A (back)splash of color: DIY tile backsplash / by Jenny Yarborough

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A pop of color or intricate detail behind your kitchen sink or stove is such a great way to bring a unique touch to your home. Part of the beauty is that you don’t have to worry about overspending on a contractor in order to make it happen. It’s relatively easy to do yourself, and it makes a fun weekend project! Keep reading to learn how to create your own stunning tile backsplash!

Materials you'll need:

Wall tiles
Tile adhesive
Mortar
Grout
Grout sealant
Cardboard/heavy-duty craft paper

Tools you’ll need:

Drill/driver with mixing attachment
Grouting sponge
Tile-cutting hand tools
Level & straight edge
Wet saw
Tile spacers
Notched trowel/float
Buckets


What to do:

1. Measure your wall. For backsplashes, you can multiply the height by the width to get a square footage of how much tile you’ll need. Consider purchasing about 10% extra tile in case any break or if any gaps need to be filled.

2. Prep your workspace. Move large appliances away from the area, and clear everything from your countertop. Cover your countertop with cardboard or heavy-duty craft paper for protection.

3. Prep the wall. Patch any holes if necessary and sand lightly. Use a little soap and water to clean the wall, and allow it to fully dry. Remove any outlet or light switch covers.

4. Lay out the backsplash. If you’re working with a design, it can be helpful to lay your tiles out on the counter so that you can place them exactly the way you want them before actually creating the backsplash. You can then pre-lay them on the wall to get an idea of how much cutting you’ll need to do.

Mark the center—or most viewable portion--of your backsplash wall so that you can start there and work your way out. Also mark where your tiles end on the outer edges so that you can measure how much, if any, your last tiles will need to be cut. Be sure to use a level to keep your tiles even as you mark.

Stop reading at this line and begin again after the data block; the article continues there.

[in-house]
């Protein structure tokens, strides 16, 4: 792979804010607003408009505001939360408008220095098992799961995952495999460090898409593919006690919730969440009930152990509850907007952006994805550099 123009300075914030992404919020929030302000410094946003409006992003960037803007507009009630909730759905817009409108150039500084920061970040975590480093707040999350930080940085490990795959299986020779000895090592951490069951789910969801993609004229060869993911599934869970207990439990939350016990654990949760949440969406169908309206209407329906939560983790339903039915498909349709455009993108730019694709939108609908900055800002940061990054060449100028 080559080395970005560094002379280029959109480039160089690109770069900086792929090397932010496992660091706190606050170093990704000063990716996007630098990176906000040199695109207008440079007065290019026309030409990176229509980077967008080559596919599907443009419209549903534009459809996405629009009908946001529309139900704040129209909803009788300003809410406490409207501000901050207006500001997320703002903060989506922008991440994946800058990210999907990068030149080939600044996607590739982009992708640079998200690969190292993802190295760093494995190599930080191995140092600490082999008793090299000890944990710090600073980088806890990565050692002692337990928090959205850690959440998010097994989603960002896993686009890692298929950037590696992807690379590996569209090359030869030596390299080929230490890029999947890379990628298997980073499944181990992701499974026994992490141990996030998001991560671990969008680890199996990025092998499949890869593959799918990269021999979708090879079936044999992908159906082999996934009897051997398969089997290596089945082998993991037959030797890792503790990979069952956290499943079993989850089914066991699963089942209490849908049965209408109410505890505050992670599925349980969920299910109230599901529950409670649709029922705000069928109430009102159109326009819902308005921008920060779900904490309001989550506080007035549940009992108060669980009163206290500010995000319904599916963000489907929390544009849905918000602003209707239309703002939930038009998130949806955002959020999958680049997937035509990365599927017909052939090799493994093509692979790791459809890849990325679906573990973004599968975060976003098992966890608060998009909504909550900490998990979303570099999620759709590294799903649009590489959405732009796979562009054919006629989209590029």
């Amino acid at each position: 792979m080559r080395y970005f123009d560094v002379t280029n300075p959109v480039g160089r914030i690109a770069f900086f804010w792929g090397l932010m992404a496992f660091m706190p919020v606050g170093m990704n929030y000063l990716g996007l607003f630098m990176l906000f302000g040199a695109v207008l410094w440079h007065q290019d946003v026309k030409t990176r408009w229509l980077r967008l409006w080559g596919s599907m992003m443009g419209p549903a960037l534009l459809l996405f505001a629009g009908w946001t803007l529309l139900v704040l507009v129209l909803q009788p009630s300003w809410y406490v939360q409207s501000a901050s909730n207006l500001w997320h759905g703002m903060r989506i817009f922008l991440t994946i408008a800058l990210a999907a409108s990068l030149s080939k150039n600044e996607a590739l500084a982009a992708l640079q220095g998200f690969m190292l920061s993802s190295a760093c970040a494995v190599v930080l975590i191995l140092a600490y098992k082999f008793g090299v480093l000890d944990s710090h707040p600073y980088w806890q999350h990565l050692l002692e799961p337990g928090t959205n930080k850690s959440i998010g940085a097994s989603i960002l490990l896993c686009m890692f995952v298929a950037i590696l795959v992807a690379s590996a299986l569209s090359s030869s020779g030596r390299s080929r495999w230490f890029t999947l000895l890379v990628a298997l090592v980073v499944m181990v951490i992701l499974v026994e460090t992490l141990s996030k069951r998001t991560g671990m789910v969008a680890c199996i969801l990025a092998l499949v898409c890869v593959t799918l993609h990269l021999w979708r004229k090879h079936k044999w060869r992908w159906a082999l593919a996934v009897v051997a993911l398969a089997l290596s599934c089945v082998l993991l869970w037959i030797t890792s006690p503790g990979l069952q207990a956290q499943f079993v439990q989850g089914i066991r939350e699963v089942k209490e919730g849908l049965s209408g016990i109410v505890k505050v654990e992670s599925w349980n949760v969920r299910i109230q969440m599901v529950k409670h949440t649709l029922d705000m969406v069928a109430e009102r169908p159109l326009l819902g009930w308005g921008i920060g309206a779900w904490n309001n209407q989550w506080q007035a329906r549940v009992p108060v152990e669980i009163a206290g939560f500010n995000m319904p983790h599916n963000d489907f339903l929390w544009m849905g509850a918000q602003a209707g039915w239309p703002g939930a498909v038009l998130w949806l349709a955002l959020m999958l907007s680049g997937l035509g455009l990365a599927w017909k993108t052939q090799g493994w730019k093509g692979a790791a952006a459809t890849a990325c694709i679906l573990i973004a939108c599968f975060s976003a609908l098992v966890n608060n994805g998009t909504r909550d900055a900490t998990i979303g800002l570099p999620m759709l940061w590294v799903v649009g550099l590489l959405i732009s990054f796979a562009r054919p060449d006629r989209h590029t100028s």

5. Prep & apply the mortar. Follow the directions on your mortar to fill a bucket with water and gradually add your powder. Mix it well, let it stand for 5 to 10 minutes, and then mix it again.

Start where you made the mark in the center of your wall, beginning with a 2-foot section so that you have time to apply your tile without the mortar drying. Use the flat edge of your trowel to apply a thin layer of mortar. Add a little more mortar to the notched edge and comb it in one direction.

6. Apply the tile. Place your tile or mosaic sheets along the wall, using tile spacers as you go to keep everything lined up. Rock the tiles into place, perpendicular to the combed lines in your mortar to help them settle in deeper. Flatten the tile with a grout float, and clean off any excess mortar with a sponge as you go. If you have extra space on your outer edges you’ll need to cut the tile to fit. A tile cutter will work well for ceramic and porcelain tiles, and a wet saw should be used for stone.

7. Let the tile dry. Depending on the mortar used, your tile will probably need about 24 hours to dry.

8. Clean & prep the grout. The grout you use should depend on the joint size between your tiles. Similarly to preparing the mortar, fill a bucket with the amount of water listed on the instructions and mix in the powder. Mix it well and let it sit for 5 to 10 minutes. Mix the grout again before applying.

9. Grout the tile. You’ll typically have about 2 hours to use your grout after mixing it. Working diagonally, apply the grout in sections using the grout float at a 45-degree angle. Hold the float at a 90-degree angle to remove excess grout. Use a damp sponge in a circular motion to wipe off the tiles. Repeat this process several times, and then wait a few hours after your last cycle of grouting to wipe the tile again with a damp sponge.

10. Seal the tile. Give the grout anywhere from 24 hours to 3 days to fully dry and apply a grout sealant to protect from stains. When the sealer dries, you can apply caulk at the junction between your counter and the backsplash.

11. Enjoy! 

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